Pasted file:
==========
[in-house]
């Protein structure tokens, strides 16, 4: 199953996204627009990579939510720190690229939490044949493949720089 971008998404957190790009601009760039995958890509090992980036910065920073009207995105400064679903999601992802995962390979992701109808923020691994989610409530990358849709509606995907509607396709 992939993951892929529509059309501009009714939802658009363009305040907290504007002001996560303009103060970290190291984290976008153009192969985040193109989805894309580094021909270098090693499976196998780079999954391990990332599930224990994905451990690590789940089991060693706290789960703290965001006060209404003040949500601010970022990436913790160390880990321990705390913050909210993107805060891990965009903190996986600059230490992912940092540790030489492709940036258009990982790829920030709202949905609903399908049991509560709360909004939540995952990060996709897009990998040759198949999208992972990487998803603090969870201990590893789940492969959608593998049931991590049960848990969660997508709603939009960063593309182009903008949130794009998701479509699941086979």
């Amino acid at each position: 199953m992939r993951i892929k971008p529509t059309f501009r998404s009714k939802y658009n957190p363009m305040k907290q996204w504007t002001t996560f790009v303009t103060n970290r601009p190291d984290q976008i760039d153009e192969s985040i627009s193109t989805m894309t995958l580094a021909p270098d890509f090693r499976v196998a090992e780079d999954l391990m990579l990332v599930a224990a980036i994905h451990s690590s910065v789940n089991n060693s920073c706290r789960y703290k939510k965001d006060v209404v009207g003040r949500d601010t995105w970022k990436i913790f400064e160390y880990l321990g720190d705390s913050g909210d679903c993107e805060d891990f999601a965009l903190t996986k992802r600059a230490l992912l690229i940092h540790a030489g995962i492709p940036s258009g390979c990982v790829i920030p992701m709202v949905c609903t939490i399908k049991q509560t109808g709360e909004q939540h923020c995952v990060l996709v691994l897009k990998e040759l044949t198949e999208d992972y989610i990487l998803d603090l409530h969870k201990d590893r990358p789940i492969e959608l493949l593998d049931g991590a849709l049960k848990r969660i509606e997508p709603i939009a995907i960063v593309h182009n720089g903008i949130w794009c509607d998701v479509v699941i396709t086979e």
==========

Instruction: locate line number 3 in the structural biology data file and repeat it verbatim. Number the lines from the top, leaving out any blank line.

């Amino acid at each position: 199953m992939r993951i892929k971008p529509t059309f501009r998404s009714k939802y658009n957190p363009m305040k907290q996204w504007t002001t996560f790009v303009t103060n970290r601009p190291d984290q976008i760039d153009e192969s985040i627009s193109t989805m894309t995958l580094a021909p270098d890509f090693r499976v196998a090992e780079d999954l391990m990579l990332v599930a224990a980036i994905h451990s690590s910065v789940n089991n060693s920073c706290r789960y703290k939510k965001d006060v209404v009207g003040r949500d601010t995105w970022k990436i913790f400064e160390y880990l321990g720190d705390s913050g909210d679903c993107e805060d891990f999601a965009l903190t996986k992802r600059a230490l992912l690229i940092h540790a030489g995962i492709p940036s258009g390979c990982v790829i920030p992701m709202v949905c609903t939490i399908k049991q509560t109808g709360e909004q939540h923020c995952v990060l996709v691994l897009k990998e040759l044949t198949e999208d992972y989610i990487l998803d603090l409530h969870k201990d590893r990358p789940i492969e959608l493949l593998d049931g991590a849709l049960k848990r969660i509606e997508p709603i939009a995907i960063v593309h182009n720089g903008i949130w794009c509607d998701v479509v699941i396709t086979e």